He he, this article just goes to show how polite and nice the Polish people are. :D chrystie22
Wednesday 21st of December 2005 09:39:45 PM
Thanks for the article, very informative! Keep them coming!tony123456
Thursday 22nd of December 2005 02:51:28 AM
Dzieki, pan mattiie!
Thursday 22nd of December 2005 11:07:49 PM
Szanowny Panie Mattiee:p
Very interesting, indeed:)
That's true, you need to be very careful when addressing oldre people. I hate when somebody call me 'Pani'... I'm not that old after all:p !
I never forget to use capital letters in 'Ty, Cię, Ciebie' etc. Even online (though the article says it's acceptable). It shows your respect and sounds nicer.
Lol, the sentence 'Pan jest idiotą' sounds weird, indeed! Ad very old fashioned. On a bus, for example, if somebody pushed me I'd say 'Proszę się nie pchać' (Please don't push - very nice, isn't it:p) but if s/he keeps doing it and is rude I'd say 'nie pchaj się' (don't push - using 'ty' form) and without using any invectives I'm impolite.
About 'panna' (miss): now it's more often used to expres a 'girlfriend'. But it's not that common and girls can feel ofended when called this way.
Just some personal observations;)
Friday 23rd of December 2005 05:21:25 AM
Dziekuje Panna Marta! Hej, what the heck we know each other sort of..lol dzieki, Marta! ssgMarta
Saturday 24th of December 2005 12:36:38 AM
*Dziękuję Panno Marto!
Lol, czuję się jakbyśmy żyli 100 lat temu:p
Lol, I feel as we lived 100 years ago:p
Saturday 24th of December 2005 02:45:29 AM
lol. marta, co znacz? what do you mean by that? is that the way poles greeted each other 100 years ago/ lol what does z powazniem mean?
Saturday 24th of December 2005 07:05:59 AM
Yeah, I mean people 100 years ago were even more polite and they used to call each other PAN/PANI/PANNA even if they knew each other pretty well.
'Z poważaniem' is used at the end of formal letters, means 'your sincerely'.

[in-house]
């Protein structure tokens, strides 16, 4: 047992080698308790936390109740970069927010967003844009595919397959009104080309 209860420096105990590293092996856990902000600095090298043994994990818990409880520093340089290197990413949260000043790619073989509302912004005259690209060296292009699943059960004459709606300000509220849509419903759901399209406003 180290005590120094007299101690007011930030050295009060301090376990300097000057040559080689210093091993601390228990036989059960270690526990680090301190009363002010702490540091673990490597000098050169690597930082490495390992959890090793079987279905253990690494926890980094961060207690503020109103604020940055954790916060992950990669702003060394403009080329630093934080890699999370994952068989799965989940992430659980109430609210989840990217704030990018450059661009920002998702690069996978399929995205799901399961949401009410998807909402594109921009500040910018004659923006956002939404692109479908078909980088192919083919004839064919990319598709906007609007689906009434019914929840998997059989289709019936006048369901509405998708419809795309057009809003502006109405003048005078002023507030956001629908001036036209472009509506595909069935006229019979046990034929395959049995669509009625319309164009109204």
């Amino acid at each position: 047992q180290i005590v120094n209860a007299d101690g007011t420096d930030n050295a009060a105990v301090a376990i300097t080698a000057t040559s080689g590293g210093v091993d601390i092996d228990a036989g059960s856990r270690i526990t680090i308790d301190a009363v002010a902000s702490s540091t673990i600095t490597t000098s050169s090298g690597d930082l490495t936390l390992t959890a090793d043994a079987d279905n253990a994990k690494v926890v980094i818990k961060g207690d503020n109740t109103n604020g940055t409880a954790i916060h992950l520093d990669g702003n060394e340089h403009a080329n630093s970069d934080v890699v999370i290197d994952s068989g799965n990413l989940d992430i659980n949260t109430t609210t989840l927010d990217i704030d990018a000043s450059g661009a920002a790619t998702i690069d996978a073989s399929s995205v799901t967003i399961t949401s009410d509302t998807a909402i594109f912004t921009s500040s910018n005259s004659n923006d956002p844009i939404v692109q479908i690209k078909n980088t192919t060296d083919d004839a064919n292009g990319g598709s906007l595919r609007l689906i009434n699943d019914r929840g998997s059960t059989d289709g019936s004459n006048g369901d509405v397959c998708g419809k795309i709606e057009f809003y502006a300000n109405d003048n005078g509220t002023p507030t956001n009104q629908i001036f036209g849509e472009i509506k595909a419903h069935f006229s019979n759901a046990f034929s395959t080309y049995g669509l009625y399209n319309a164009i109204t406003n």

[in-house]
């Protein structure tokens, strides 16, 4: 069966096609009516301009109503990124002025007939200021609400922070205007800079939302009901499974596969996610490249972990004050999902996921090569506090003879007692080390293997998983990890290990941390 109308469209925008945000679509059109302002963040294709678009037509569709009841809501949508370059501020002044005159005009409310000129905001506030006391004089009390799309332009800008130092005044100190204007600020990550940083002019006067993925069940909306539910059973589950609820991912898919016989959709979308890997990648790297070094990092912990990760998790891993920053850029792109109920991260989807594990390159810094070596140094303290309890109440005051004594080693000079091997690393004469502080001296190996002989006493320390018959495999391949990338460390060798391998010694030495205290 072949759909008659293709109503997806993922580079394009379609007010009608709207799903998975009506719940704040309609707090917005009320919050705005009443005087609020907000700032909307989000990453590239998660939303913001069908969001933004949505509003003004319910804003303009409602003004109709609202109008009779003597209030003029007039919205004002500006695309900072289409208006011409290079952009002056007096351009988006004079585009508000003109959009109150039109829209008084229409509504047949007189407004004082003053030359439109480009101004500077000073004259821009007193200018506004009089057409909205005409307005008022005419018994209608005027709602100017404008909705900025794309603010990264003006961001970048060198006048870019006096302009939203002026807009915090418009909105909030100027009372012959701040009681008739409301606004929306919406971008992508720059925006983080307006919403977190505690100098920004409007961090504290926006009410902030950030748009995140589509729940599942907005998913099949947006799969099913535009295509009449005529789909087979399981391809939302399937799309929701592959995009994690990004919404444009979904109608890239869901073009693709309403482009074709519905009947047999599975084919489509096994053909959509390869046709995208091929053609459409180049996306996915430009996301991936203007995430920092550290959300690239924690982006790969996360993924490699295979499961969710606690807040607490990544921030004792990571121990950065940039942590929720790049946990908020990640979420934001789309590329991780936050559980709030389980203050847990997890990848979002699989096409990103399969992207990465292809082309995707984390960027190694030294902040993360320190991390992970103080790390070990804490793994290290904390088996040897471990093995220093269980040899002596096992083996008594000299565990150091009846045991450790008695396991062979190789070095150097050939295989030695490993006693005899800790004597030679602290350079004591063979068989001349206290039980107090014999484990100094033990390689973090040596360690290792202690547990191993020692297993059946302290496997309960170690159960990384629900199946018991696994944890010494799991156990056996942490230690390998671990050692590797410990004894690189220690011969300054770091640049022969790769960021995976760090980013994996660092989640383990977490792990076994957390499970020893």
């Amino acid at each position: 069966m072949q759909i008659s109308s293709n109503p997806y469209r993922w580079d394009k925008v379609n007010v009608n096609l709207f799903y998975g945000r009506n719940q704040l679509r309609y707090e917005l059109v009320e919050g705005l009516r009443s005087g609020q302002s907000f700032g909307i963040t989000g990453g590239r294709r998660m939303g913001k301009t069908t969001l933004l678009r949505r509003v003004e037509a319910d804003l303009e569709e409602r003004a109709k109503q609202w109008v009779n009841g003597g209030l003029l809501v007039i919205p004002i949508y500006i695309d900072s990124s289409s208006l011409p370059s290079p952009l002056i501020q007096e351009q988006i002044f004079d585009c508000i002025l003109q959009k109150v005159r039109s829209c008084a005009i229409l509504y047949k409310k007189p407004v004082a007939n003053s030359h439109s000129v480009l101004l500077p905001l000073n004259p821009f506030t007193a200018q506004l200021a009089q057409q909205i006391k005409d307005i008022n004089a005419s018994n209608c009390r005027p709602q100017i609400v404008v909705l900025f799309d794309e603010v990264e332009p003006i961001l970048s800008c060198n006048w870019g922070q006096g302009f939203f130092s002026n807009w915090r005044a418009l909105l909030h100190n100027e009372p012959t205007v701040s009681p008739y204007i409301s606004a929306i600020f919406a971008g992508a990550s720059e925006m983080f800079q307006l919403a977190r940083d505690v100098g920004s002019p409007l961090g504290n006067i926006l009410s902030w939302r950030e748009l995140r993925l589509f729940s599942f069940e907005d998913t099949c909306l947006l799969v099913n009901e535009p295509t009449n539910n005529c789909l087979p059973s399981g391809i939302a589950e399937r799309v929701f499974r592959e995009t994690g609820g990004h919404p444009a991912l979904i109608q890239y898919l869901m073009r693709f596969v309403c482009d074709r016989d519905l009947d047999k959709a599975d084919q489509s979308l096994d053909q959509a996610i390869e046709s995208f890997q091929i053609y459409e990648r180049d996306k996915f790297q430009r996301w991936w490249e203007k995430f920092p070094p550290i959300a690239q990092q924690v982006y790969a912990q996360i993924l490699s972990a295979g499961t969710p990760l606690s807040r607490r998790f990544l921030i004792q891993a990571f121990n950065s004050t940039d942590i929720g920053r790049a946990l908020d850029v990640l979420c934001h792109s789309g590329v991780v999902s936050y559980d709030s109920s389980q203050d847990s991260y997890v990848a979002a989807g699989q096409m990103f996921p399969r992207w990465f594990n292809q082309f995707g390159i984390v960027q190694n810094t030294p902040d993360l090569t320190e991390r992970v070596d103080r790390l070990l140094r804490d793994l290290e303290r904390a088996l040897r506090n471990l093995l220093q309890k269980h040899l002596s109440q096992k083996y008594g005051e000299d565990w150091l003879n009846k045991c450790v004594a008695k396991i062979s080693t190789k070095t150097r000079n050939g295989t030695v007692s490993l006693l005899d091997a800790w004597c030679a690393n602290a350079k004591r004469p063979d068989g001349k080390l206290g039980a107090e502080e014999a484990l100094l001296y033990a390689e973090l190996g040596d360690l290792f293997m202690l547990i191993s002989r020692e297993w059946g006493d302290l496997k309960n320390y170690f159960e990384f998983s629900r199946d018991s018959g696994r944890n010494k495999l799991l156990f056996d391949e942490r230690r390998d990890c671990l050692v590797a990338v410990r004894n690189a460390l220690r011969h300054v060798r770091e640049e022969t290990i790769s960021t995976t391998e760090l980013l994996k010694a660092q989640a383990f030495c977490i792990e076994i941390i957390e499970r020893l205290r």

Saturday 24th of December 2005 09:15:34 AM
ooo, a co znacz panno marto? dlaczego to "o"?Marta
Saturday 24th of December 2005 06:19:18 PM
Panno Marto znaczy Miss Marta (przeczytaj artykuł uważnie:p), kiedy się do kogoś zwracasz. Na końcu musi być 'o', bo jest to forma w wołaczu.
Panno Marto means Miss Marta (read the article carefully:p), when you're addressing somebody. At the end there must be 'o' because it's a vocative form.tony123456
Sunday 25th of December 2005 05:59:42 AM
isn't the vocative form pracitcally extinct and only used to offend someone?
Sunday 25th of December 2005 07:26:27 PM
Yeah, it's pretty extinct but it does sound nice and I like using it:D And I've just said that using the word 'panna' is old fasjioned:)Marta
Sunday 25th of December 2005 07:26:51 PM
Yeah, it's pretty extinct but it does sound nice and I like using it:D And I've just said that using the word 'panna' is old fashioned:)tony123456
Monday 26th of December 2005 07:57:53 AM
wouldn't panno be evn more extinct?
Monday 26th of December 2005 07:37:41 PM
Lol, it would. But as I said before it's used in different contexts so sometimes it's acceptable and doesn't sound odd.tony123456
Tuesday 27th of December 2005 11:20:43 PM
a! I see. widze. Rozumiem teraz!stefan616
Monday 02nd of January 2006 10:58:26 AM
Thank you very much for that article, that was very informative.
Oh! Here is something for you tony... 'nie pchaj się' is what we like to call in english the imperative (command). For most verbs it is formed by taking the third person plural (example vt. czekam: czekają (third person plural) and then dropping the ą. Hence 'czekaj' or 'wait!'. Other verbs do not follow this though, and you should learn those also. But 'uważaj!' (be careful), this should only be used when you are around friends or as commands, the imperfective verbs are for negative commands.. And the perfective verbs tend to be used more for positive commands.. For example 'poczekaj' is more positive than 'czekaj'.
Here now I will be really tricky. Now if you are talking to a group of people using commands.. add -cie. 'poczekajcie' (wait! to for example a group of your friends). And here is the last one, to for example say like "lets wait" add -my. 'poczekajmy'. I have to restrain myself now before I teach you some really bad polish..
Myśl o tym.tony123456
Monday 02nd of January 2006 12:17:13 PM
mysl o tym- think about this? well, thanks stefan! Dzieki! So,It's impolite to say'czekaj'? I don't know , this seems comfusing 'troche za...' I learned 'Czekaj' from my friend . She told me it meant'hold on'.. wich is I guess close to 'wait'...SSg!Roz
Wednesday 01st of March 2006 03:44:03 AM
Polish people are really polite... the only thing that weirds me out still is they shake hands constantly and stand way too close together when they talk... O.o Return to the POLISH Archive